Learn how to decomplexify
Dealing with large environment
Creating nice AWS Diagrams is quite a complex task. Sure you can create small diagrams with a few basic components like an EC2 Instance, a few S3 Buckets and a VPC : this one is not too much a challenge. But when it comes to create a diagram of your complete AWS Account, it becomes a lot more complex, and this is brought by multiple factors.
Here are a few hints to draw wonderfull AWS diagrams and impress your boss !
This tip is quite obvious and most of the time this is a natural way of creating diagrams : for example, you will put the Elastic Load Balancer near the EC2 instance which is also need to the S3 storage bucket. You also typically create layered diagrams with a layer that contains all the Elastic Load Balancer and all your Networking components like VPC and Route 53. Here is an example of that.
This diagram is easy to read because it respect the following best practices:
Having a nice diagram gives you a really good visualization of what you have in your AWS Accounts and what the dependencies are but you also want to avoid having to jump to the documentation as soon as you want to see more details.
That’s why you should leverage data when possible. Most of the well-know diagraming tool will give you the option to add data to your shape. Here is for example of screenshot of draw.io that shows how to add data.
and you have the exact same option in Visio.
As explain at the begining of this page, there is not a single audience for the diagrams you draw so it means that you have to adapt your drawing depending on your target.
The best way to manage that is to adopt different ways to group your shapes and also to play with the level of details you display.
For example, if you draw a diagram for your Network specialist, you should probably include Networking details like route tables directly in the diagram.
Whereas if you are an Application specialist and you want to display your components (including some related to VPC), you should draw something like this.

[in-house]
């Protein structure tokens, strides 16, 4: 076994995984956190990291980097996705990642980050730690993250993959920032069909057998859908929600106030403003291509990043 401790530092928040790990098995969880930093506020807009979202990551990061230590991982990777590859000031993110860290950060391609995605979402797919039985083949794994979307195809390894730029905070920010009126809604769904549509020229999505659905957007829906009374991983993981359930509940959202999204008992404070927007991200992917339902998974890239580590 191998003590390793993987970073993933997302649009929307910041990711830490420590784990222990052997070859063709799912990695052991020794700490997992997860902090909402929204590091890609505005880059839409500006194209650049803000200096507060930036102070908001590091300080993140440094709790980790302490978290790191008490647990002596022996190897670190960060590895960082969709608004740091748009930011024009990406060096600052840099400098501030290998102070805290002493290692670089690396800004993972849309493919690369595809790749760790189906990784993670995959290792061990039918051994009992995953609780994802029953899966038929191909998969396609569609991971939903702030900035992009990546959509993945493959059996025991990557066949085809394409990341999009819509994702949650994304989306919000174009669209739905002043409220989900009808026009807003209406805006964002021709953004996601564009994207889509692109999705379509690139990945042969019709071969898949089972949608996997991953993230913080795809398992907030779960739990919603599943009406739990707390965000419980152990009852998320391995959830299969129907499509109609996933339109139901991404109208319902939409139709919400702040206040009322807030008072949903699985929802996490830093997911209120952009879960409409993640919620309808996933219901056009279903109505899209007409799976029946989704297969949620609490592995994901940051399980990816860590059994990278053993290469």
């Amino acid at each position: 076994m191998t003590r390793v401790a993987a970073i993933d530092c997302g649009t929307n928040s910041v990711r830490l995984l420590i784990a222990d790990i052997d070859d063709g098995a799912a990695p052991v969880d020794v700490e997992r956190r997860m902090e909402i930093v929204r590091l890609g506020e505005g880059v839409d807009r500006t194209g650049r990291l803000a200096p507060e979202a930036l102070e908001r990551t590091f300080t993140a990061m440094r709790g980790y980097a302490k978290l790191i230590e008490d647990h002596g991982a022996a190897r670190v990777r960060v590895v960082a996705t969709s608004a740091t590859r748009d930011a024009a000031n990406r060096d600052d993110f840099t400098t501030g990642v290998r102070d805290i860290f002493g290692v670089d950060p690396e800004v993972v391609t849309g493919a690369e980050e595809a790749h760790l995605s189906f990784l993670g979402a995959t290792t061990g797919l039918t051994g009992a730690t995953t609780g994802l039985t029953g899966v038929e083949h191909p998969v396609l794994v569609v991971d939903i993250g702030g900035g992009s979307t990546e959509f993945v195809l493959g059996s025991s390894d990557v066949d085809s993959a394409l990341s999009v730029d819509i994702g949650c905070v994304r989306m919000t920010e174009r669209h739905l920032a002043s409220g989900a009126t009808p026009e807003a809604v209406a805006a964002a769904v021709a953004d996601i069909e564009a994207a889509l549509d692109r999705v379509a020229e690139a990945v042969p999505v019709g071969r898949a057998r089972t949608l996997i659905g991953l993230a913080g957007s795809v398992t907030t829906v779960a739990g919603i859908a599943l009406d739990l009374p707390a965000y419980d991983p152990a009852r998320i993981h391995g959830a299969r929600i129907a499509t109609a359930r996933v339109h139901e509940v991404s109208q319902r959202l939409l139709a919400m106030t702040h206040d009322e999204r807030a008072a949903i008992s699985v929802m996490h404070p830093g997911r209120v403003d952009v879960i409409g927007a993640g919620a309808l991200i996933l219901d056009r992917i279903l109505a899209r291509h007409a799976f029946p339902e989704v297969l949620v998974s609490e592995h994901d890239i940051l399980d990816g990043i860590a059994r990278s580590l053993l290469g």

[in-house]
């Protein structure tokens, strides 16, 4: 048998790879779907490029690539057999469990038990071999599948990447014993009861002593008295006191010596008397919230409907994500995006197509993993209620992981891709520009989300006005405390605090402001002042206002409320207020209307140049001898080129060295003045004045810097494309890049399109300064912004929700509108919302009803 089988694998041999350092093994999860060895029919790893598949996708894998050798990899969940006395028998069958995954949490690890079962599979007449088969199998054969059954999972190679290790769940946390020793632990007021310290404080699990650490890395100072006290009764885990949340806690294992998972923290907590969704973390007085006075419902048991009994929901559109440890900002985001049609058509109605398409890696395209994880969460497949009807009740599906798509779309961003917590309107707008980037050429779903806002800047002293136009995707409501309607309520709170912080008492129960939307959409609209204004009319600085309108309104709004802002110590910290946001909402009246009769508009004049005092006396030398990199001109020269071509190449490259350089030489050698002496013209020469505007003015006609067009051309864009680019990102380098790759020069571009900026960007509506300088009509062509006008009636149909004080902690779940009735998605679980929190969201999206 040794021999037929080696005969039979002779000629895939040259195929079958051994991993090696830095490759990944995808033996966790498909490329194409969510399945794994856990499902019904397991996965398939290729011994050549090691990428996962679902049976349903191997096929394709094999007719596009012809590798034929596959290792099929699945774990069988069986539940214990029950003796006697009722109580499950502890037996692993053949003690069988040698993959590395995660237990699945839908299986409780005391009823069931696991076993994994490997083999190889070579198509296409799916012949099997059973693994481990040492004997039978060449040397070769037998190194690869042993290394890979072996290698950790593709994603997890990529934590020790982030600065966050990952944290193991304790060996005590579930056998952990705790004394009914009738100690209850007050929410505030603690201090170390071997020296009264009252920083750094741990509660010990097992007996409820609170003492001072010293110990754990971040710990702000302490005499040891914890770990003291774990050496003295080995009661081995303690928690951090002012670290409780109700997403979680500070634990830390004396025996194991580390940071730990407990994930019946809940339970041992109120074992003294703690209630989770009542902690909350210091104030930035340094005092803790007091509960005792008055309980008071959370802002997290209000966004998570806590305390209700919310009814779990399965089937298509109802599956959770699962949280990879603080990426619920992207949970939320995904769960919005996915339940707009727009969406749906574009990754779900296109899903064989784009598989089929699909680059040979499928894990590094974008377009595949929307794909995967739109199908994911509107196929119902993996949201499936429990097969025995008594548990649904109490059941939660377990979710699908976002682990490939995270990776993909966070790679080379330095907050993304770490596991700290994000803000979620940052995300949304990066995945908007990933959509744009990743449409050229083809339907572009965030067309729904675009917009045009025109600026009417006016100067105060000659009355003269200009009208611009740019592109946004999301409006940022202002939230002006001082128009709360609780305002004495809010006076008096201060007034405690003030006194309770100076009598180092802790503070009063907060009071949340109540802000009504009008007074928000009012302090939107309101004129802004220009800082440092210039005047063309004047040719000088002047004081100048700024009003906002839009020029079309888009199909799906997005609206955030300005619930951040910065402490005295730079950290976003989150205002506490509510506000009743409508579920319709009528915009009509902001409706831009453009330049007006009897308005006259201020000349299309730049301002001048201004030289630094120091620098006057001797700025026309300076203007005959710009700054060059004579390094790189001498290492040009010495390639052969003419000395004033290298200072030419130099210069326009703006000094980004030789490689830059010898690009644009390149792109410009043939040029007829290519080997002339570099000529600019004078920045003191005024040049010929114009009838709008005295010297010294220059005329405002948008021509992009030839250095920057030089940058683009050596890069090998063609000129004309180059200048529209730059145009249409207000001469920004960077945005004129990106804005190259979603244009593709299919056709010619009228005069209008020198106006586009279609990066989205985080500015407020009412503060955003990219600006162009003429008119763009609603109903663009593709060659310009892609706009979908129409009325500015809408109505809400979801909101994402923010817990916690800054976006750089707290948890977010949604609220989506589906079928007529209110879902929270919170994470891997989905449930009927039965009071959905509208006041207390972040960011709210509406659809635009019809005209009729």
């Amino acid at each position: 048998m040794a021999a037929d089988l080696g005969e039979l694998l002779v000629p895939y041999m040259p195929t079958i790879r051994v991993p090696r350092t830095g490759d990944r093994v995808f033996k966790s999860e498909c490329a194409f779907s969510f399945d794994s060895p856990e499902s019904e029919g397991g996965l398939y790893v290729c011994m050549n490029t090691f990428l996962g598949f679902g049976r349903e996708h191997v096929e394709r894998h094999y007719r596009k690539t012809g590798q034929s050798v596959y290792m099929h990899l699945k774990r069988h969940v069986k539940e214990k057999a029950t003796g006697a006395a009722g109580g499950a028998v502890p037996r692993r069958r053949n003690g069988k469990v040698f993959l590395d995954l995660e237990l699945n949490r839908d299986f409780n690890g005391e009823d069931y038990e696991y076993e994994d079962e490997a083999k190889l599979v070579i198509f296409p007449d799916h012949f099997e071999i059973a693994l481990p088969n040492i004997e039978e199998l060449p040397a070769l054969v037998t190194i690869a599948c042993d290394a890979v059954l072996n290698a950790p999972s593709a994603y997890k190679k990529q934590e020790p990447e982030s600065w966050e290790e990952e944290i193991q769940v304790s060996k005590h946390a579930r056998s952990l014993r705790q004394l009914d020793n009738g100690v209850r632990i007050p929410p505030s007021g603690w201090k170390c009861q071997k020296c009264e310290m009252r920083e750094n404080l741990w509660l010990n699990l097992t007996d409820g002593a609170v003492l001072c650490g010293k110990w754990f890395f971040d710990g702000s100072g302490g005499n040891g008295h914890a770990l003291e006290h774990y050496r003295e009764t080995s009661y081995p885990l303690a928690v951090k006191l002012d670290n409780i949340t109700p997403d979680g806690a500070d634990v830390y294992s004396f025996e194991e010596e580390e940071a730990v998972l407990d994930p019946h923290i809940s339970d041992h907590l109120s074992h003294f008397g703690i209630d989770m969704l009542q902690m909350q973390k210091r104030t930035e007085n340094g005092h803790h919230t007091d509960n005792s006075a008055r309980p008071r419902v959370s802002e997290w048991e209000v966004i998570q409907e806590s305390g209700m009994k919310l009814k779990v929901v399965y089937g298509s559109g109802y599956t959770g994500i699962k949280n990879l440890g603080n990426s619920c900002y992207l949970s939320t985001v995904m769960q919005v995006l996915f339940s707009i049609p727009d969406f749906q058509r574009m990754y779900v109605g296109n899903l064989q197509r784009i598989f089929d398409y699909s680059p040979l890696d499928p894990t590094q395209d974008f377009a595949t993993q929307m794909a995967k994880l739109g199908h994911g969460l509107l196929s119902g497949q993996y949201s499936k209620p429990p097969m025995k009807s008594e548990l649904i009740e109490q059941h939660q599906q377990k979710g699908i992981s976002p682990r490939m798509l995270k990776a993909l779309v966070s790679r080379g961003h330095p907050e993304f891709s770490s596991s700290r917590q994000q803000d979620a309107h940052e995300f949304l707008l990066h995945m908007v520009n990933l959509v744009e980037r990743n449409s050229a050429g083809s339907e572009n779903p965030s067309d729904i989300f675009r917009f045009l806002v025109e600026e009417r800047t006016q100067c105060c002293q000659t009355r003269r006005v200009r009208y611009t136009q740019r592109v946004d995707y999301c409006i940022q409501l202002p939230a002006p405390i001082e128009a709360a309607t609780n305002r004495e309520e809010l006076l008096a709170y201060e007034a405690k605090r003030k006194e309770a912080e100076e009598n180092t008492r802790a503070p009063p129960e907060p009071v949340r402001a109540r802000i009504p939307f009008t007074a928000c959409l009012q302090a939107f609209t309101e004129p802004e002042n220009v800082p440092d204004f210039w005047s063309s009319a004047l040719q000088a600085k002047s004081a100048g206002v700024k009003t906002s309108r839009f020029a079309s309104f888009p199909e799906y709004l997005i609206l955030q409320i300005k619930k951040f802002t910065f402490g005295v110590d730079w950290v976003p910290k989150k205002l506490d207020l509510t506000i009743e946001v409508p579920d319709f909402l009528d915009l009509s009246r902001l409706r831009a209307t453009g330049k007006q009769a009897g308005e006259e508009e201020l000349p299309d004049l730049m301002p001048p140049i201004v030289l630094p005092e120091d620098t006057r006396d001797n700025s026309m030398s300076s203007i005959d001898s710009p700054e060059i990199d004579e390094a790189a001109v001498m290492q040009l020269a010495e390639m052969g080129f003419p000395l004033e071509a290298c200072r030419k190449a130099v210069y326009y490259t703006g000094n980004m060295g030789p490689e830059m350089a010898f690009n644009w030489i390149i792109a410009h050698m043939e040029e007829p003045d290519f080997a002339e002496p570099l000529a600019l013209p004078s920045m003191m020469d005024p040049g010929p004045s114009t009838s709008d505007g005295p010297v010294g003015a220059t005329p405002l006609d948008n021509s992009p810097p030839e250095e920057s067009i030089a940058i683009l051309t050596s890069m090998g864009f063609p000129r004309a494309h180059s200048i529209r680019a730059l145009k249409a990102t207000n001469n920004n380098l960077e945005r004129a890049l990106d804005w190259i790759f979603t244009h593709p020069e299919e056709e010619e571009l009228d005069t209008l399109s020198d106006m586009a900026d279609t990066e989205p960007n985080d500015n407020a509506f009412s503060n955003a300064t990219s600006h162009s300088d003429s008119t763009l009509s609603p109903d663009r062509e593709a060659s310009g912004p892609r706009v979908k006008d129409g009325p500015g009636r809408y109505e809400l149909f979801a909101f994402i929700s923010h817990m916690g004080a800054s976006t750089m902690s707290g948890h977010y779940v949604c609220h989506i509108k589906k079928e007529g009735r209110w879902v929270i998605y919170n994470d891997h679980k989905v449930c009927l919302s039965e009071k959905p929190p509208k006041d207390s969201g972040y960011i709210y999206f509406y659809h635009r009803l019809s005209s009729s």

As possible, you want to work with ‘classic’ diagram tool that are well known and that people in your company already uses. There are many advantages of doing that:
As an example, here is for instance a digram with all the rich features of draw.io (like shapes properties, layers, tabs…)
This one is pretty obvious but you can draw the best AWS Diagram ever, if you don’t update it, this is a waste of time as there are good chance that your diagram will be obsolete very soon.
That’s where a tool like Cloudockit comes into play : it will do the job for you and it will automatically proceed with the diagram generation. Currently, Cloudockit only generates ‘new’ diagrams but we are currently working on giving you the option to update your diagrams. So it means that in a near future, you will be able to create a Diagram with cloudockit, adapt it the way you want and add some extra shapes as needed. Then, we will update the diagram with new components and new links detected.
Also, use consistent stencils and stay up-to-date with your icons
You need to use consistent stencils if you draw diagrams for not only AWS but also your other components like Hyper-V, VMware or other Cloud Providers like Azure and Google.
That’s the reason why we have choosen to make our Cloudockit stencil free for download. We hope that this will help you draw 2D and 3D diagrams that make sense accross all your IT Systems.
If you want to make sure that your diagrams are well understood by anyone working in the AWS playfield, you need to ensure that you are using the ‘real’ AWS stencils, not a stencil that you have created and you think is nicer than AWS official one ! You need to stay up-to-date regarding the stencils and make sure you use the latest one or at least one version that is well know. For example, AWS has recently released a new set of icons that you can download in there : https://aws.amazon.com/fr/architecture/icons/